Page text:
Or, maybe it’s just the booze talking? I don’t know, and I don’t give a shit. I’m gonna stay up late tonight. Turn on that smoke machine, baby! Let’s rock! (Tony Lind, aka ‘Gramps’)

Can’t we all just get along?

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Tomas Juto, aka Barba. Photo: Christopher Anderzon.

I’ve always been fascinated by music scenes.
Seattle and grunge, New York and hiphop, L.A. and 80’s rock, Laurel canyon and singer/songwriters, San Fransisco and the flower power scene and so on.
Those are all American of course. But England had Bristol and trip hop, Norway had black metal and Swedens Umeå had the hardcore scene in the 90’s with Refused and similar bands. I’ve never been a part of a scene like that. I think I would love it. I get super inspired when people I know get a break and make it big or make a super obscure but amazing album that gets good reviews in underground blogs or whatever. It pushes me to try harder at whatever I’m doing at the moment.

But these days it’s really hard to reach through the noice with your music. And whenever people manage to carve out a spot in the limelight for themselves they don’t want to share the space.

I can understand that ’cause I know how much work it takes to get ahead. I can see why people tend to be a bit defencive of their spot. But it’s still a drag. I’m not saying I’m not a part of the problem. I’m probably just the same as any other musician. I just wish that I could somehow change the attitude in the business to a more collective kind of focus. Let’s make something really cool, together. Even though we’re not in the same band or whatever.
Let’s do a tour, a collaboration on a track, cameos in videos. Not because it’s a career move or looks good on the CV. Let’s do it ’cause we all love this thing. It’s fun!
Maybe by writing this I can remind myself to be more open to it. And at least that’s a start, ey?

Fans, fans, fans!

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Oskar Hovell, aka Orren. Photo: Christopher Anderzon.

Do you sometimes read or hear about extraordinary people doing great deeds, changing the world for the better and are you then thinking to yourself “Fuck! I should have been one of those guys!”

I do, sometimes. When our fans write to us, when we see them at shows and when I see the things they do for us. The way they selflessly and without ego dedicate their time and energy to spread music, it awes me every time I see it.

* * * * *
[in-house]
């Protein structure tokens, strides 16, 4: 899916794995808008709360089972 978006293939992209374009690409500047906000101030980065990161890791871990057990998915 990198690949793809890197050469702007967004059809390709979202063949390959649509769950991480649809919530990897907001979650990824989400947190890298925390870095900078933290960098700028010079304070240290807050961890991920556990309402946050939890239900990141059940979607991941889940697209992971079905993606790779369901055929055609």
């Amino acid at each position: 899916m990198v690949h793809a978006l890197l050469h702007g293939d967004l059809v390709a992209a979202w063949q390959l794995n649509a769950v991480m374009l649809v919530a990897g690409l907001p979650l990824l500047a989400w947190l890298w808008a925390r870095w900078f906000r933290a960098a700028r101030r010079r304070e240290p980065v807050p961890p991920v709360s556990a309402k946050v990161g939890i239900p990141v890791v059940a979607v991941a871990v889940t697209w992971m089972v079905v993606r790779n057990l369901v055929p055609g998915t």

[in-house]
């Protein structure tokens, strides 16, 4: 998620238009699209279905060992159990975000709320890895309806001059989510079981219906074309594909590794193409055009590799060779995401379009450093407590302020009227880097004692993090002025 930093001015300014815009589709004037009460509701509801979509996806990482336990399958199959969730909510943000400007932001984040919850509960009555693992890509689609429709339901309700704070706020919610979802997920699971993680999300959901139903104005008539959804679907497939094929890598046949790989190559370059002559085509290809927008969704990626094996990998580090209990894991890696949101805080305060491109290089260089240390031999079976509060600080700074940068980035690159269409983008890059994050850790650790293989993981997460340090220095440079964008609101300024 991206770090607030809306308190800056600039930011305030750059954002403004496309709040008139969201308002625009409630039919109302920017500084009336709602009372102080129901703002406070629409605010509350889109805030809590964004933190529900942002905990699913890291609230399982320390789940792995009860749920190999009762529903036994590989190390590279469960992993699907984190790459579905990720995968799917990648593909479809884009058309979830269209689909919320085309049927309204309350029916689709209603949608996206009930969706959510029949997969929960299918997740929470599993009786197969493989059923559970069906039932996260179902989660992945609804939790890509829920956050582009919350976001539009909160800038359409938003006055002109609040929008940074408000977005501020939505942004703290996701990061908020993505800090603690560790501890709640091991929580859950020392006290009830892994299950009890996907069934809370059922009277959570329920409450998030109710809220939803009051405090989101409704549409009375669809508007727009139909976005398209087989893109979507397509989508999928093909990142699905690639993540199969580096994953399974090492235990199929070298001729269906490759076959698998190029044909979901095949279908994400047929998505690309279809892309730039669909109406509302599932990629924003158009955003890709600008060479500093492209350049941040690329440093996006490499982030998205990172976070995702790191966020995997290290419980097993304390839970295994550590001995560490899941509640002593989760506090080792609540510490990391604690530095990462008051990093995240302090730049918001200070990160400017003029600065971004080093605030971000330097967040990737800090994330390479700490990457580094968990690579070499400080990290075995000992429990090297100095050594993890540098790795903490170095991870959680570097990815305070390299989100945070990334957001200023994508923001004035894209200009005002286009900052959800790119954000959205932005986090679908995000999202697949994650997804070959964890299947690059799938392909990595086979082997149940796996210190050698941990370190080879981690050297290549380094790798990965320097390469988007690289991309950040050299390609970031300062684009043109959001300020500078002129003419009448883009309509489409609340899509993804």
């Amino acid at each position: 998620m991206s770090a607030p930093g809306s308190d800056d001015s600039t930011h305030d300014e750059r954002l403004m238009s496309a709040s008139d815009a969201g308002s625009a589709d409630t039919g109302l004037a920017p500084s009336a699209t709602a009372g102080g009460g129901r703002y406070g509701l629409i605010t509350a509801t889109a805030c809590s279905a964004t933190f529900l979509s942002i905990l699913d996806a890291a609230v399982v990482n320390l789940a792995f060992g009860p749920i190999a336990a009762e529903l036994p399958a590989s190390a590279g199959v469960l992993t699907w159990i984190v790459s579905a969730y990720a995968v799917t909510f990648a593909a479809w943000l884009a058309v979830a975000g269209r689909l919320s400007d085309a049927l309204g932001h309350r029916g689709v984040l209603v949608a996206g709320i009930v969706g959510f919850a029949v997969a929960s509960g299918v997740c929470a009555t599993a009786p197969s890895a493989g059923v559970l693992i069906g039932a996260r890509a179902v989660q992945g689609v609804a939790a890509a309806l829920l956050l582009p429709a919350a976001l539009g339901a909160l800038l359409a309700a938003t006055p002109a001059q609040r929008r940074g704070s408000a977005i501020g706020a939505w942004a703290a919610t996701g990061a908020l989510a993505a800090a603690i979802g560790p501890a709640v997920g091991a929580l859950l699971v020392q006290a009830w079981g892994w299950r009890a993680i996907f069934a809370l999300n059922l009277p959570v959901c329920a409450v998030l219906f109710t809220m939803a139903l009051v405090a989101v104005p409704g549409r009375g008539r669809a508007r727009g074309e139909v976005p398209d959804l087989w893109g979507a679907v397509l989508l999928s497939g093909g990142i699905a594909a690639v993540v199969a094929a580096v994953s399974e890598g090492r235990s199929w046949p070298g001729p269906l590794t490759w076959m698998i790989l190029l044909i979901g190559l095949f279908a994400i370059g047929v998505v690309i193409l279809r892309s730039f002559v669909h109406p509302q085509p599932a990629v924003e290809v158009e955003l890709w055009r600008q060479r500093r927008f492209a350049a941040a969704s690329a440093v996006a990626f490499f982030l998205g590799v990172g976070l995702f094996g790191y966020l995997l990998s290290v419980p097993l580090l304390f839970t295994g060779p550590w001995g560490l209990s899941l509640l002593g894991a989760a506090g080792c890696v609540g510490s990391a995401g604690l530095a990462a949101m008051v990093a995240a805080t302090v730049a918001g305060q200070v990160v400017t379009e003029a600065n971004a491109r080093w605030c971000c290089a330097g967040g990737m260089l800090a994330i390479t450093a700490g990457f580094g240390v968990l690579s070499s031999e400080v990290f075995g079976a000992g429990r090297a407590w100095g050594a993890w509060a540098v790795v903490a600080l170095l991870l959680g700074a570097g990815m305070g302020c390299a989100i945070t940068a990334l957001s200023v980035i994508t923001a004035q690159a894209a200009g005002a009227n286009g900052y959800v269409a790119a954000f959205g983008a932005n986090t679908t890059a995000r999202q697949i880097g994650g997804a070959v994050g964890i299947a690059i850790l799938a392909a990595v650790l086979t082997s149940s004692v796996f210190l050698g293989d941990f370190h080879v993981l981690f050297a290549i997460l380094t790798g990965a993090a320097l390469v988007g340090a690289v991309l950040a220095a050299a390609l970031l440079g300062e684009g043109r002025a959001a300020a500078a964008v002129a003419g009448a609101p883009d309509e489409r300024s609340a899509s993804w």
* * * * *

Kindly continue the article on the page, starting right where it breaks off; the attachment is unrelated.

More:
I’m a music fan of course. I go to concerts, I tell my friends about new bands I’ve found and so on. I have posters on my wall and I think Ennio Morricone is probably God. But I dedicate my time and my great efforts into spreading my own shit, boosting myself, telling the world about my own greatness.

The way our fans interact, showing us and everyone else their enthusiasm, giving us all the extra energy we need and at the same time spread our music, is of course great for us. But we are not the only band that enjoys this. Fans and independent bloggers, putting in ten times as many hours into finding new music than any A&R have ever done, keep fighting to introduce us to new, formally unknown, great music!

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Orren. Photo: Christopher Anderzon.

Even though a lot has changed, still a few powerful people hold more or less monopoly on the channels that spread music to the world. We often come across those guys. They generally seem mysteriously uninterested in new music. There seem to be almost nothing that tires them more than having to hear a new band play.

I don’t know how many music biz VIPs I’ve heard claim they know a hit when they hear one. And I didn’t really believe any of them. They know a marketing plan when they see one, they know a guy who knows all the right people when they meet one, they know a significant sync when they see one and they know heavy rotation on a radio station when they hear it. But most of all, nowdays, they know a youtube hit when they see one. And guess who made it a Youtube hit? You did.

Fans, we love you. Not just because you are rubbing our egos, but because you are crucial to the survival of music innovation. Fighting that monopoly, finding other ways to spread interesting music. Because you guys, if any, know a hit when you hear one!

Recreational listening

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Tony Lind, aka Gramps. Photo: Christopher Anderzon.

As I get older, I find myself craving silence more often than I used to. During periods when we are playing lots of shows, or especially when we are working in the studio, this becomes even more important. Oh, I certainly listen to a lot of music, just not every single moment of the day, which used to be the case. I would wake up to music, and have a constant soundtrack running throughout the day. These days, I have a bit of a problem with ”background music”. If I’m not listening attentively and intentionally, I often prefer not to have any music on at all. I know that this is not a very rock’n’roll thing to say, but I am rock’n’roll enough to not give a fuck.

The place where I tend to do most of my recreational listening is in the car. Before long drives I often prepare a playlist of stuff I intend to listen to, albums and artists I’ve been meaning to check out. I also have several go-to playlists, one of which is my ’Singalong’ collection, which are tunes I enjoy singing, and that give my voice a good workout. Since I often do the high harmony parts with Billy Momo, I try to work on my upper range, and have songs that stretch me a little bit.